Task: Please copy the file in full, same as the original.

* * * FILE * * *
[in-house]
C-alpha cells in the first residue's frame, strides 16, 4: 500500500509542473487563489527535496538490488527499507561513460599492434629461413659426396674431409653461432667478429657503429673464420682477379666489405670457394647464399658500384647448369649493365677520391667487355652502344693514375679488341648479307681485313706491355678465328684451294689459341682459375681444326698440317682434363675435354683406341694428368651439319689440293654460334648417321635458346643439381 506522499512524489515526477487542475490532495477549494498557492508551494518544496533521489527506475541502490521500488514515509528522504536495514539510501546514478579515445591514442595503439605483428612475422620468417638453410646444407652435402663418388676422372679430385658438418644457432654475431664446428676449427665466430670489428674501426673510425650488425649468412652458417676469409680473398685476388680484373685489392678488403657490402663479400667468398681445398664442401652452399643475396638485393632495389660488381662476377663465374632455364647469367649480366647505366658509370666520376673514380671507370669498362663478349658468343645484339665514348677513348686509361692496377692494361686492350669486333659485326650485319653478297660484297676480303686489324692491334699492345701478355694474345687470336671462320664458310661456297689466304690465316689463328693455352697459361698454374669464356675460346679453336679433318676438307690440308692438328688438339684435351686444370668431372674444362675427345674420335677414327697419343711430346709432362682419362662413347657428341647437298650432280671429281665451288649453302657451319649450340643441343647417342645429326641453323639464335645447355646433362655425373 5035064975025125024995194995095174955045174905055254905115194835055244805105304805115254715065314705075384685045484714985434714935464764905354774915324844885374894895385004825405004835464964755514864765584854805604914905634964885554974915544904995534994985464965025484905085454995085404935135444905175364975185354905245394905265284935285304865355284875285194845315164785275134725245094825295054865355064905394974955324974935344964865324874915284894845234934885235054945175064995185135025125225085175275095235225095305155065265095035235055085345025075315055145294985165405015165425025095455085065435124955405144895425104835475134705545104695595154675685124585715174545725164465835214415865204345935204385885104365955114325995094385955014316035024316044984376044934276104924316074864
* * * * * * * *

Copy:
[in-house]
C-alpha cells in the first residue's frame, strides 16, 4: 500500500509542473487563489527535496538490488527499507561513460599492434629461413659426396674431409653461432667478429657503429673464420682477379666489405670457394647464399658500384647448369649493365677520391667487355652502344693514375679488341648479307681485313706491355678465328684451294689459341682459375681444326698440317682434363675435354683406341694428368651439319689440293654460334648417321635458346643439381 506522499512524489515526477487542475490532495477549494498557492508551494518544496533521489527506475541502490521500488514515509528522504536495514539510501546514478579515445591514442595503439605483428612475422620468417638453410646444407652435402663418388676422372679430385658438418644457432654475431664446428676449427665466430670489428674501426673510425650488425649468412652458417676469409680473398685476388680484373685489392678488403657490402663479400667468398681445398664442401652452399643475396638485393632495389660488381662476377663465374632455364647469367649480366647505366658509370666520376673514380671507370669498362663478349658468343645484339665514348677513348686509361692496377692494361686492350669486333659485326650485319653478297660484297676480303686489324692491334699492345701478355694474345687470336671462320664458310661456297689466304690465316689463328693455352697459361698454374669464356675460346679453336679433318676438307690440308692438328688438339684435351686444370668431372674444362675427345674420335677414327697419343711430346709432362682419362662413347657428341647437298650432280671429281665451288649453302657451319649450340643441343647417342645429326641453323639464335645447355646433362655425373 5035064975025125024995194995095174955045174905055254905115194835055244805105304805115254715065314705075384685045484714985434714935464764905354774915324844885374894895385004825405004835464964755514864765584854805604914905634964885554974915544904995534994985464965025484905085454995085404935135444905175364975185354905245394905265284935285304865355284875285194845315164785275134725245094825295054865355064905394974955324974935344964865324874915284894845234934885235054945175064995185135025125225085175275095235225095305155065265095035235055085345025075315055145294985165405015165425025095455085065435124955405144895425104835475134705545104695595154675685124585715174545725164465835214415865204345935204385885104365955114325995094385955014316035024316044984376044934276104924316074864